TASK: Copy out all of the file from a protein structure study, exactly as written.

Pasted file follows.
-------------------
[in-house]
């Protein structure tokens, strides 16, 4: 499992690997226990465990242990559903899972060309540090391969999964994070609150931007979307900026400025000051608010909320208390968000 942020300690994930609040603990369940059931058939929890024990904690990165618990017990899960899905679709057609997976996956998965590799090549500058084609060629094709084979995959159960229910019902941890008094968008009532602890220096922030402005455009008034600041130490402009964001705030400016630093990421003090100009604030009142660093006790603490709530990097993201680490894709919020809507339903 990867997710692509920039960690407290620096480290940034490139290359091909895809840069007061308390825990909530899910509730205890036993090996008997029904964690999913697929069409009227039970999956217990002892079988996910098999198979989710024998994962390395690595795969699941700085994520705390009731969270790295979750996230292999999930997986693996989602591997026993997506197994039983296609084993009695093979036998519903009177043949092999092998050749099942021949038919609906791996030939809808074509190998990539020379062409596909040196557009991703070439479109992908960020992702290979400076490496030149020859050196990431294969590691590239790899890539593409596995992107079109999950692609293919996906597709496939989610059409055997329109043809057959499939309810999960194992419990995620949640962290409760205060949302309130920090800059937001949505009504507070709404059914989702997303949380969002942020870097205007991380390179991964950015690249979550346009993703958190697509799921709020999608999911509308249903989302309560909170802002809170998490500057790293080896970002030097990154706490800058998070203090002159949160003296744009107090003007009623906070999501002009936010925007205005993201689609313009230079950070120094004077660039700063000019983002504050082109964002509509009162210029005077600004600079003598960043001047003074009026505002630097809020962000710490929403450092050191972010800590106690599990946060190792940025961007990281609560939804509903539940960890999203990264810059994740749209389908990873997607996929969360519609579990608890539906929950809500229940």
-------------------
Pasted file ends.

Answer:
[in-house]
């Protein structure tokens, strides 16, 4: 499992690997226990465990242990559903899972060309540090391969999964994070609150931007979307900026400025000051608010909320208390968000 942020300690994930609040603990369940059931058939929890024990904690990165618990017990899960899905679709057609997976996956998965590799090549500058084609060629094709084979995959159960229910019902941890008094968008009532602890220096922030402005455009008034600041130490402009964001705030400016630093990421003090100009604030009142660093006790603490709530990097993201680490894709919020809507339903 990867997710692509920039960690407290620096480290940034490139290359091909895809840069007061308390825990909530899910509730205890036993090996008997029904964690999913697929069409009227039970999956217990002892079988996910098999198979989710024998994962390395690595795969699941700085994520705390009731969270790295979750996230292999999930997986693996989602591997026993997506197994039983296609084993009695093979036998519903009177043949092999092998050749099942021949038919609906791996030939809808074509190998990539020379062409596909040196557009991703070439479109992908960020992702290979400076490496030149020859050196990431294969590691590239790899890539593409596995992107079109999950692609293919996906597709496939989610059409055997329109043809057959499939309810999960194992419990995620949640962290409760205060949302309130920090800059937001949505009504507070709404059914989702997303949380969002942020870097205007991380390179991964950015690249979550346009993703958190697509799921709020999608999911509308249903989302309560909170802002809170998490500057790293080896970002030097990154706490800058998070203090002159949160003296744009107090003007009623906070999501002009936010925007205005993201689609313009230079950070120094004077660039700063000019983002504050082109964002509509009162210029005077600004600079003598960043001047003074009026505002630097809020962000710490929403450092050191972010800590106690599990946060190792940025961007990281609560939804509903539940960890999203990264810059994740749209389908990873997607996929969360519609579990608890539906929950809500229940």